Dear Ms. Cochran,
One of our readers, Emily, recommended “The Return of Jonah Gray” to me when I’d reviewed another book which features an Internal Revenue Service heroine. After reading the first two chapters of your book at Amazon, I was hooked on the heroine and her sense of humor (must just be the IRS as a whole that doesn’t have one). After reading the whole book, I’m hooked on Sasha Gardner and, surprisingly for a hero who doesn’t actually show up in person until near the end of the book, Jonah Gray. I might have even made up a fictional persona to get to know him more too.
“Despite being attractive, intelligent and friendly, Sasha Gardner knows no man wants a phone call from her. Because Sasha is a tax auditor for the IRS.
Every job has its downside. Auditing may interfere with her social life, but it’s orderly. It makes sense. And she’s very, very good at it. But when unexpected complaints draw her into the tax return of a man she’s never met, nothing seems to make sense anymore.
Using the information in Jonah Gray’s return, Sasha begins to assemble his life story: a rising career as a respected financial reporter, a house in a posh seaside village, weekends sailing the coast-it all reads like a life Sasha herself had dreamed of living, down to the guy’s itemized deductions. So why had he left it behind to cover school-board meetings in a one-newspaper town?
What begins as a welcome distraction soon becomes a search for answers. Sasha knows it’s ridiculous-she’s never even laid eyes on him-but she wouldn’t be the first woman to fall for a man who looks good on paper.”
By August, Sasha generally has a stack of files of tax returns building up on her desk so when she starts getting irate phone calls from total strangers – all knocking her profession and urging her to show a little compassion for someone named Jonah Gray, she hasn’t the slightest idea whom they’re all referring to. Only that this Jonah Gray has got a lot of friends and they’re all mad at her. Once she fishes his return out of the heaps awaiting her attention, she starts to delve into it and discovers a lot about him – knowing what to look for can unlock a person’s entire life to an IRS auditor. But something makes Sasha dig deeper and soon she’s almost obsessed – not creepy obsessed but focused obsessed. Here’s a man who had a job with a prestigious newspaper, a nice home in a tony area in NoCal, a sailboat just like her family used to have (and that she’d loved) when she was a teenager and for some reason he’s given it all up to move to tiny, rural Stockton, write newspaper articles on spray painted cows and run a gardening blog. What gives?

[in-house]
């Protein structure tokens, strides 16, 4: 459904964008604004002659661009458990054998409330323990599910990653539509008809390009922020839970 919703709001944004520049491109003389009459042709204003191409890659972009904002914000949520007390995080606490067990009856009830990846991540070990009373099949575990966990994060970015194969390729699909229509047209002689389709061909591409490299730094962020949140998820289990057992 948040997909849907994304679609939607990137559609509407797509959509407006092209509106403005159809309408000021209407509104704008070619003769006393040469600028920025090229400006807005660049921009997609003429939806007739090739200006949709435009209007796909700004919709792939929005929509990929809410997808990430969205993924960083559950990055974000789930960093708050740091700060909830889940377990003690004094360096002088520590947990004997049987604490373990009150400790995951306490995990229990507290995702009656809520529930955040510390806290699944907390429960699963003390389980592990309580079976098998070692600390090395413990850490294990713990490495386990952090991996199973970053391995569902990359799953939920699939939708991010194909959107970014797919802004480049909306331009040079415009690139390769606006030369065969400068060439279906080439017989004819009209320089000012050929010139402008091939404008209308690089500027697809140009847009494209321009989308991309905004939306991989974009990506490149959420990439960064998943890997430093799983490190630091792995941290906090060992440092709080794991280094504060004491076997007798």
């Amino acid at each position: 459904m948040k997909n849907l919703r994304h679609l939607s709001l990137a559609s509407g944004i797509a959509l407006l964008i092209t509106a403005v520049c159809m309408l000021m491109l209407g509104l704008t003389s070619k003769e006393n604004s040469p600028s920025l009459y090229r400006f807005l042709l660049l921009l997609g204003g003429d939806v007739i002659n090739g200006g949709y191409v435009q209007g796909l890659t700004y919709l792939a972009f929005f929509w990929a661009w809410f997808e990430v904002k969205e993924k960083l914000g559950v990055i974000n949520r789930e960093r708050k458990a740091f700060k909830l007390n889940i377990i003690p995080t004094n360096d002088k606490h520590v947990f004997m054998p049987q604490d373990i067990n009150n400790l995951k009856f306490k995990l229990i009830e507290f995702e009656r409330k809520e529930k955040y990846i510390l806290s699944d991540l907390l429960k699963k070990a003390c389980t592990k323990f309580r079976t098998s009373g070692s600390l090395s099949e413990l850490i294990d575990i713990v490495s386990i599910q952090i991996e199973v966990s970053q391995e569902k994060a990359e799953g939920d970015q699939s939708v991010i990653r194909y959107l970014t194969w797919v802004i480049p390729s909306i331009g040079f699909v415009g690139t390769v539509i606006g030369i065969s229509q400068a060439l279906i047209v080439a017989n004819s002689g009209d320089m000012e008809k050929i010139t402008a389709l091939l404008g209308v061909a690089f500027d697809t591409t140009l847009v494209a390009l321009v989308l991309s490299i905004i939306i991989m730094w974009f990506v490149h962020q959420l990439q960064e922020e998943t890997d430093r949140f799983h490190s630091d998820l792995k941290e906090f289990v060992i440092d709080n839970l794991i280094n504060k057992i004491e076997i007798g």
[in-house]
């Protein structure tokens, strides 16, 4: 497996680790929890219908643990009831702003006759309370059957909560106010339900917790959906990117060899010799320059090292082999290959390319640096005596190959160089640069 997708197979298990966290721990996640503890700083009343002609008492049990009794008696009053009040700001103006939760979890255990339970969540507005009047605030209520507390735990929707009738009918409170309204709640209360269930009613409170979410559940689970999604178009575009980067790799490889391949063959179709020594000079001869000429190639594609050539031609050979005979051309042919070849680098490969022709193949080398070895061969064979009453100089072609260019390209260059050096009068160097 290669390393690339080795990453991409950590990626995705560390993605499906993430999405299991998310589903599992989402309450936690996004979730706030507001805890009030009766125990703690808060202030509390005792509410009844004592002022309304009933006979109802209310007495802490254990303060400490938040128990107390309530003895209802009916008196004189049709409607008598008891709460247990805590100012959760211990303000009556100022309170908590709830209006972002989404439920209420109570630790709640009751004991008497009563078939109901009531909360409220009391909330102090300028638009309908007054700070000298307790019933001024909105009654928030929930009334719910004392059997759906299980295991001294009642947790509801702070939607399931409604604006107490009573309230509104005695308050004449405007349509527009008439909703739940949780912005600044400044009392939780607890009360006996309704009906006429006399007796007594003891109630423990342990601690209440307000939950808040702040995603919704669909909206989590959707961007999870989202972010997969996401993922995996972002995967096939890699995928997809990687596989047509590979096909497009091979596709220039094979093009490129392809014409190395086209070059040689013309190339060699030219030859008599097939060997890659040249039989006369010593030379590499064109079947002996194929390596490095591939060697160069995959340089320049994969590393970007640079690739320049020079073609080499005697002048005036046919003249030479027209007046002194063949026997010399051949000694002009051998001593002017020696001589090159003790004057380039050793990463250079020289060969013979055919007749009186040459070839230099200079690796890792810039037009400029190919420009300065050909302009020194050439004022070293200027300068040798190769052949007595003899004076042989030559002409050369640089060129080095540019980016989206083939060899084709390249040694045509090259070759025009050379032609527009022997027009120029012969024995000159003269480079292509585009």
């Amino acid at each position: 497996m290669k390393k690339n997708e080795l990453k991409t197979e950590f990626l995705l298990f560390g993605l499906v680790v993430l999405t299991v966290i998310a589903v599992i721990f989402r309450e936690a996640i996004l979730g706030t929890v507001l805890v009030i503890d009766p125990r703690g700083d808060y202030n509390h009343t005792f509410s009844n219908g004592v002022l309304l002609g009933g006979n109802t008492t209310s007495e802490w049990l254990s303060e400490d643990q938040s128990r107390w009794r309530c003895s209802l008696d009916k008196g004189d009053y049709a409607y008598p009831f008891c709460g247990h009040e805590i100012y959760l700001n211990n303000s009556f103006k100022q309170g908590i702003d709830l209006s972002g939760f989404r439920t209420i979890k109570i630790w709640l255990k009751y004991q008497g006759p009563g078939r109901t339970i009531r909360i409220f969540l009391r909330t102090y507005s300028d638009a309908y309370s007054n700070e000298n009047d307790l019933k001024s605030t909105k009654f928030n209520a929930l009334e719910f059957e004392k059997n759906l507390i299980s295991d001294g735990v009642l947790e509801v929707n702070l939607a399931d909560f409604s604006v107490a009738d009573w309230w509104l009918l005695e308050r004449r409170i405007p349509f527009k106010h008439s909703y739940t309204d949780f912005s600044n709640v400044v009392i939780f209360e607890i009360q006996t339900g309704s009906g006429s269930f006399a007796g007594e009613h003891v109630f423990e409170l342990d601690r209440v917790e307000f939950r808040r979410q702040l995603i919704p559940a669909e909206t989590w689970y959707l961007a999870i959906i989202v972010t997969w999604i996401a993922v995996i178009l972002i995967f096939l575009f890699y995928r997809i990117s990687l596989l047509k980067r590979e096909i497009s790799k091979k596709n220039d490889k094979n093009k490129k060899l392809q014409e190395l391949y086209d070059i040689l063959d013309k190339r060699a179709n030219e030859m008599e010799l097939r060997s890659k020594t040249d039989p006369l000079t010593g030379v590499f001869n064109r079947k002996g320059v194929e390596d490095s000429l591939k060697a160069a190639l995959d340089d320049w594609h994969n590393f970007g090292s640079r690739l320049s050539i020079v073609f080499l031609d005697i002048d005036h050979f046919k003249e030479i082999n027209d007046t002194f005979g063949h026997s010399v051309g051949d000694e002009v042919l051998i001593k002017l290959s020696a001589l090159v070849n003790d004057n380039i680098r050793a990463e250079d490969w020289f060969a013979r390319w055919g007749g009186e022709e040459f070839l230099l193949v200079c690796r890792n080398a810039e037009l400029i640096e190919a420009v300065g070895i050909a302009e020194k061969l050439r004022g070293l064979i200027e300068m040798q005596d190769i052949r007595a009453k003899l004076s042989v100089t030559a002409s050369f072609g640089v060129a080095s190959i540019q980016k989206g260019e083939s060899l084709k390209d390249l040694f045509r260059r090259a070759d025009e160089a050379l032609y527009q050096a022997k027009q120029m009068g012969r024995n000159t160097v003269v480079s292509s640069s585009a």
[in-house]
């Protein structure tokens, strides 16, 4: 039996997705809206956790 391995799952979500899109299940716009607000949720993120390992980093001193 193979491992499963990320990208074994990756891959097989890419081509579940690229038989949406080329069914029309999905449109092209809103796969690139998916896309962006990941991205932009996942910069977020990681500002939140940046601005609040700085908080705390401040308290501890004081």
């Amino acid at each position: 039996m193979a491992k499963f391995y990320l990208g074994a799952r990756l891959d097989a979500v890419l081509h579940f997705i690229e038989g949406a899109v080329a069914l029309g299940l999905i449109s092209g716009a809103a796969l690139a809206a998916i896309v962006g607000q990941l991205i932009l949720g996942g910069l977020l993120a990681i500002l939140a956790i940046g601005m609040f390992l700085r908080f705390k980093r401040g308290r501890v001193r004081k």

Learning more about him and trying to discover why his return was flagged for an audit also revives her flagging interest in her job. Up til now, she’d been one of the best auditors there but lately she can’t summon enough interest to care. And then the bomb really drops on her when her father’s cancer recurs and it quickly becomes obvious this time it’s terminal. Add to this a possible romance with an OCD archivist at her office and Sasha’s plate is full. But there’s just something about Jonah Gray, whose voice wraps around her like a warm blanket and whose blog followers describe him as “one of the good ones” that won’t let Sasha put him out of her mind.
At times I did worry that Sasha was getting a touch beyond interested in Jonah – not that I might not too since he sounds delicious as well as kind, concerned and like the type of person who’d give you the shirt off his back. What the hell was his first, thankfully now departed, wife thinking? As all his bloggers – whose plants he’s helped to save or whom he’s gotten to accept that eventually all plants go to heaven – say, he’s a keeper.
But a romance in which the heroine and her eventual hero don’t meet until less than ten pages from the end? I mean this is taking chick lit standards to the extreme. Yet, it works. Between the phone calls, and the letters and the blog posts and the journalist’s articles of Jonah’s that Sasha reads, he’s almost as much a presence as she is. And he’s far more interesting than Jeff the compulsive archivist who never did seem to “get” the type of humor that Sasha and Jonah share.
As much as I was impatient to finally see Jonah get some page time with Sasha, I became sucked into her private life and the family issues and dynamics that have shaped Sasha and which were at times eerily paralleled in Jonah’s life – the parents he had trouble sometimes getting along with, the aging father with health problems, the missteps in his love life, the way plants kept cropping up – you did a good job keeping me interested in it all and winding the threads of their lives together in a way that shows how ultimately compatible they’ll be once they finally meet. I also like the way that Sasha’s family isn’t perfect and at times struggles to deal with what’s going on and each other. It made it all seem more real. Sasha’s best friend Martina is a hoot too and it’s nice that she and Sasha’s newly rediscovered half brother look to have a future.
The book definitely has its sad moments but life has those too and it makes the book so much more realistic and readable. The easy flow of your writing and the story kept me reading and gently floating along as it all unfolded. I love books where I look up and realize I’ve just sucked down 75 pages in an effortless gulp and then am eager to dive right back in for more. No, I wouldn’t want to get a letter saying Sasha was about to audit my tax return but I did enjoy spending time with her as she (maybe) finds her Mr. Perfect.